More of academic content from the best universities and institutes in the world has been made accessible to learners across demographics and beyond geographic borders via MOOCs, online distance education and OCWs. Testimonials of students who have leveraged this new mode of learning demonstrate its potential for social impact through innovation. A few universities also collaborate with industry and government to render courses digitally for skill development at all vertical levels in the organisation structure.
This digital era in education has created new opportunities and a fresh set of challenges for students, educators and policy makers alike.

For instance, distance education through e-learning using virtual class-room environments have reduced cost of education (primarily for students) and allowed quality content to be delivered to a larger learner base. This opens up new opportunities for universities in developed economies to make an impact in emerging economies which have a very young population and lower nominal and real per-capita incomes. For educators the primary challenge would be to render context to content and enable learners to make strong local impact and scale later on. For learners, the primary challenge would be to build a network which could drive synergistic collaborations. While learners have better success at internalising skills and knowledge, they have yet to crack the problem of creating a multinational student network essential for a mobile workforce. For policy makers, a critical challenge would be to leverage the comparative advantage arising out of such exchange. The comparative advantage in this case would be that developed economies can offer knowledge, skill and network at a lower cost while emerging economies can offer man-power. Perhaps the one way to address these challenges is through real-time experimentation and analysis of large data to find both macro and micro trends. Such endeavours would require significant investment –time, capital, resources and intellect– in conjunction with high precedence in priority.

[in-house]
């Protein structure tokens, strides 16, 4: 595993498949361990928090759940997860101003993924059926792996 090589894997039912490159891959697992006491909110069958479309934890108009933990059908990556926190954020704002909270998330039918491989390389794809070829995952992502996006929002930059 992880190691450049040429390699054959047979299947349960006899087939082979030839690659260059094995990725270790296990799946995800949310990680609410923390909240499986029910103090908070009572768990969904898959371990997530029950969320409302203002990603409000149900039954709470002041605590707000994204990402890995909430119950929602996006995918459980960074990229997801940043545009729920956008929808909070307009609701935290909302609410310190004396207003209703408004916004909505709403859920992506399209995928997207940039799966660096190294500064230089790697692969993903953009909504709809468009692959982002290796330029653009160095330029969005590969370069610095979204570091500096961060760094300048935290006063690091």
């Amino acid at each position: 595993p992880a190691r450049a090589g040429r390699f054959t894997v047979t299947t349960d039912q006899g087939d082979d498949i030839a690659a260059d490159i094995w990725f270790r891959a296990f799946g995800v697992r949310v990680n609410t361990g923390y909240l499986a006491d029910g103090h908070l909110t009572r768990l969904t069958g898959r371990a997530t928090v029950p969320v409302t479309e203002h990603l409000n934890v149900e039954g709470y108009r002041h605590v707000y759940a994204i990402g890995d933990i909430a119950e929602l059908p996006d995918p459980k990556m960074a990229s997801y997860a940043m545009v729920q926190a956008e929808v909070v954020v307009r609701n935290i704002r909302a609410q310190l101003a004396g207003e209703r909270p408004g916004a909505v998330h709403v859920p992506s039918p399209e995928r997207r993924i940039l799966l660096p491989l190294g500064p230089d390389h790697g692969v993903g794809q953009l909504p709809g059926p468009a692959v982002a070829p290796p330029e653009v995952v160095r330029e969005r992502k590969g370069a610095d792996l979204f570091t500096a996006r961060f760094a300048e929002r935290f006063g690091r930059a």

Along with building, honing and internalising the skills and knowledge — assuming a meaningful amount can be externalised digitally (SECI model of knowledge process)– it is an imperative to also offer a digital opportunity to apply it. And a contemporary idea to this is cloud innovation where problem statements are posted online, collaborations permitted and solutions rewarded with cash prizes of up to $200,000 or more! Again the success of these platforms have to be tested with better experimentation. Universities and institutes could perhaps pioneer experimentation by hosting their own cloud innovation/cloud research platforms with problem statements seeded from state, industry and academia. This would link education to real-life challenges making it easier for learners to penetrate the job market.

Having benefitted greatly from online education through MOOCs, I’m hardly surprised about TU Delft having 250,000 students online (more than 10 times that on campus) in fact I’d be surprised if that number didn’t grow. Perhaps an increasing % of students pursuing these courses would consider applying for programmes at TU Delft. In which case, it would be interesting to learn how our admission policy would factor in an applicants MOOC experience.

© 2011 TU Delft